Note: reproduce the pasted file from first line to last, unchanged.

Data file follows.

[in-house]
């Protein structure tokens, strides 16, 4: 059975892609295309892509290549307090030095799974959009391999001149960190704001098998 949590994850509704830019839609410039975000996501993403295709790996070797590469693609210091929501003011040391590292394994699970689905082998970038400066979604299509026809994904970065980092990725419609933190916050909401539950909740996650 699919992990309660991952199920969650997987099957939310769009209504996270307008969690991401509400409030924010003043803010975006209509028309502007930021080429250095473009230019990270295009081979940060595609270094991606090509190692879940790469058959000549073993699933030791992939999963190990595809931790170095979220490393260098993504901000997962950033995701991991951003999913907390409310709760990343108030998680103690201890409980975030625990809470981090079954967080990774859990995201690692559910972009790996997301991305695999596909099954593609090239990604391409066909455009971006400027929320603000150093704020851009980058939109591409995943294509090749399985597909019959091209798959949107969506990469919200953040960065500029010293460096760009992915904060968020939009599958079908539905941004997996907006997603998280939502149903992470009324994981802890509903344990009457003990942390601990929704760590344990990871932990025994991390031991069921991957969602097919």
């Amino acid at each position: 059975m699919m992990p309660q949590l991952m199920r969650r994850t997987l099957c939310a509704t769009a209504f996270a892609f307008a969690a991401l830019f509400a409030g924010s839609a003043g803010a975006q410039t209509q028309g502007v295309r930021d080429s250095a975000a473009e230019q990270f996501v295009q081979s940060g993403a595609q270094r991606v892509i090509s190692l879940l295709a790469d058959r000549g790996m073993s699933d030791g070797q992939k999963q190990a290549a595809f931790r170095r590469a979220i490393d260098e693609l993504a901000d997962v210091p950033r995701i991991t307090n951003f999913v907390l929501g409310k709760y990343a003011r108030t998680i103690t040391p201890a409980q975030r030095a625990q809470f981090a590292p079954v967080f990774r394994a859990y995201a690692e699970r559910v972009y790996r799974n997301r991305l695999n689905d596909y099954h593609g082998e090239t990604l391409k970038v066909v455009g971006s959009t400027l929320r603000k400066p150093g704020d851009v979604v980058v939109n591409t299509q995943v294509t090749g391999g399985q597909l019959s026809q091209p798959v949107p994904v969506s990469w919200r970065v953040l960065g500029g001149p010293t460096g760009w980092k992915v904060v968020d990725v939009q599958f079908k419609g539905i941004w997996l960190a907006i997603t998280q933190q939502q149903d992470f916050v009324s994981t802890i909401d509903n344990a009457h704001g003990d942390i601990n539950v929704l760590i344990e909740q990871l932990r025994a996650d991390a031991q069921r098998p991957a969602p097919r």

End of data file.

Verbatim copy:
[in-house]
């Protein structure tokens, strides 16, 4: 059975892609295309892509290549307090030095799974959009391999001149960190704001098998 949590994850509704830019839609410039975000996501993403295709790996070797590469693609210091929501003011040391590292394994699970689905082998970038400066979604299509026809994904970065980092990725419609933190916050909401539950909740996650 699919992990309660991952199920969650997987099957939310769009209504996270307008969690991401509400409030924010003043803010975006209509028309502007930021080429250095473009230019990270295009081979940060595609270094991606090509190692879940790469058959000549073993699933030791992939999963190990595809931790170095979220490393260098993504901000997962950033995701991991951003999913907390409310709760990343108030998680103690201890409980975030625990809470981090079954967080990774859990995201690692559910972009790996997301991305695999596909099954593609090239990604391409066909455009971006400027929320603000150093704020851009980058939109591409995943294509090749399985597909019959091209798959949107969506990469919200953040960065500029010293460096760009992915904060968020939009599958079908539905941004997996907006997603998280939502149903992470009324994981802890509903344990009457003990942390601990929704760590344990990871932990025994991390031991069921991957969602097919």
């Amino acid at each position: 059975m699919m992990p309660q949590l991952m199920r969650r994850t997987l099957c939310a509704t769009a209504f996270a892609f307008a969690a991401l830019f509400a409030g924010s839609a003043g803010a975006q410039t209509q028309g502007v295309r930021d080429s250095a975000a473009e230019q990270f996501v295009q081979s940060g993403a595609q270094r991606v892509i090509s190692l879940l295709a790469d058959r000549g790996m073993s699933d030791g070797q992939k999963q190990a290549a595809f931790r170095r590469a979220i490393d260098e693609l993504a901000d997962v210091p950033r995701i991991t307090n951003f999913v907390l929501g409310k709760y990343a003011r108030t998680i103690t040391p201890a409980q975030r030095a625990q809470f981090a590292p079954v967080f990774r394994a859990y995201a690692e699970r559910v972009y790996r799974n997301r991305l695999n689905d596909y099954h593609g082998e090239t990604l391409k970038v066909v455009g971006s959009t400027l929320r603000k400066p150093g704020d851009v979604v980058v939109n591409t299509q995943v294509t090749g391999g399985q597909l019959s026809q091209p798959v949107p994904v969506s990469w919200r970065v953040l960065g500029g001149p010293t460096g760009w980092k992915v904060v968020d990725v939009q599958f079908k419609g539905i941004w997996l960190a907006i997603t998280q933190q939502q149903d992470f916050v009324s994981t802890i909401d509903n344990a009457h704001g003990d942390i601990n539950v929704l760590i344990e909740q990871l932990r025994a996650d991390a031991q069921r098998p991957a969602p097919r």